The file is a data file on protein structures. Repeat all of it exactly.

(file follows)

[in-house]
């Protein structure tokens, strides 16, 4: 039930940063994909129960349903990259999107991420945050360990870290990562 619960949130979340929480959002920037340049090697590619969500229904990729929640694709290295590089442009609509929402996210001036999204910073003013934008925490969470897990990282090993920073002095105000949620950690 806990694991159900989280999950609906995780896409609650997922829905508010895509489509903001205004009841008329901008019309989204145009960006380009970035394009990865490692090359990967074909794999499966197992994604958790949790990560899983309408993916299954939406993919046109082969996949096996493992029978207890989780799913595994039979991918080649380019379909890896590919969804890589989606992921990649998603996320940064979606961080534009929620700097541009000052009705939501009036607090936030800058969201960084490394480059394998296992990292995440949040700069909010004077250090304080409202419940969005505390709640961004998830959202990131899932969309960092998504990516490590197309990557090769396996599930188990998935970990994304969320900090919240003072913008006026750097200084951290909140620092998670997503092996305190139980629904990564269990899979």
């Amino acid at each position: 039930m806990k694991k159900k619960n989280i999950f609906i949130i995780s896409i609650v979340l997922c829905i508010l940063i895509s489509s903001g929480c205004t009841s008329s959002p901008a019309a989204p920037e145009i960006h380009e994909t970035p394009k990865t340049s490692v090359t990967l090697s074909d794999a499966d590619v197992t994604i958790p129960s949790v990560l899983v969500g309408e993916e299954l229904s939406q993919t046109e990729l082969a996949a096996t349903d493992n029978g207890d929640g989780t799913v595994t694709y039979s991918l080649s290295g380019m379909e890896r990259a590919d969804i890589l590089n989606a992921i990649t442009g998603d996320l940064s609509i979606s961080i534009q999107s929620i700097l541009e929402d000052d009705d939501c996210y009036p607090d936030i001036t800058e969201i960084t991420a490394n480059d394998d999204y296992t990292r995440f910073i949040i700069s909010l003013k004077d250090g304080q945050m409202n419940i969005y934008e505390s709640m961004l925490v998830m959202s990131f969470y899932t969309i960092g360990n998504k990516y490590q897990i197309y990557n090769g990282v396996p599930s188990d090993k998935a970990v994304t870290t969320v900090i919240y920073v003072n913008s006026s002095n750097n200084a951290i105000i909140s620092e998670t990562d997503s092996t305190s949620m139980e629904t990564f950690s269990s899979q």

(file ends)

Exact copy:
[in-house]
């Protein structure tokens, strides 16, 4: 039930940063994909129960349903990259999107991420945050360990870290990562 619960949130979340929480959002920037340049090697590619969500229904990729929640694709290295590089442009609509929402996210001036999204910073003013934008925490969470897990990282090993920073002095105000949620950690 806990694991159900989280999950609906995780896409609650997922829905508010895509489509903001205004009841008329901008019309989204145009960006380009970035394009990865490692090359990967074909794999499966197992994604958790949790990560899983309408993916299954939406993919046109082969996949096996493992029978207890989780799913595994039979991918080649380019379909890896590919969804890589989606992921990649998603996320940064979606961080534009929620700097541009000052009705939501009036607090936030800058969201960084490394480059394998296992990292995440949040700069909010004077250090304080409202419940969005505390709640961004998830959202990131899932969309960092998504990516490590197309990557090769396996599930188990998935970990994304969320900090919240003072913008006026750097200084951290909140620092998670997503092996305190139980629904990564269990899979």
């Amino acid at each position: 039930m806990k694991k159900k619960n989280i999950f609906i949130i995780s896409i609650v979340l997922c829905i508010l940063i895509s489509s903001g929480c205004t009841s008329s959002p901008a019309a989204p920037e145009i960006h380009e994909t970035p394009k990865t340049s490692v090359t990967l090697s074909d794999a499966d590619v197992t994604i958790p129960s949790v990560l899983v969500g309408e993916e299954l229904s939406q993919t046109e990729l082969a996949a096996t349903d493992n029978g207890d929640g989780t799913v595994t694709y039979s991918l080649s290295g380019m379909e890896r990259a590919d969804i890589l590089n989606a992921i990649t442009g998603d996320l940064s609509i979606s961080i534009q999107s929620i700097l541009e929402d000052d009705d939501c996210y009036p607090d936030i001036t800058e969201i960084t991420a490394n480059d394998d999204y296992t990292r995440f910073i949040i700069s909010l003013k004077d250090g304080q945050m409202n419940i969005y934008e505390s709640m961004l925490v998830m959202s990131f969470y899932t969309i960092g360990n998504k990516y490590q897990i197309y990557n090769g990282v396996p599930s188990d090993k998935a970990v994304t870290t969320v900090i919240y920073v003072n913008s006026s002095n750097n200084a951290i105000i909140s620092e998670t990562d997503s092996t305190s949620m139980e629904t990564f950690s269990s899979q």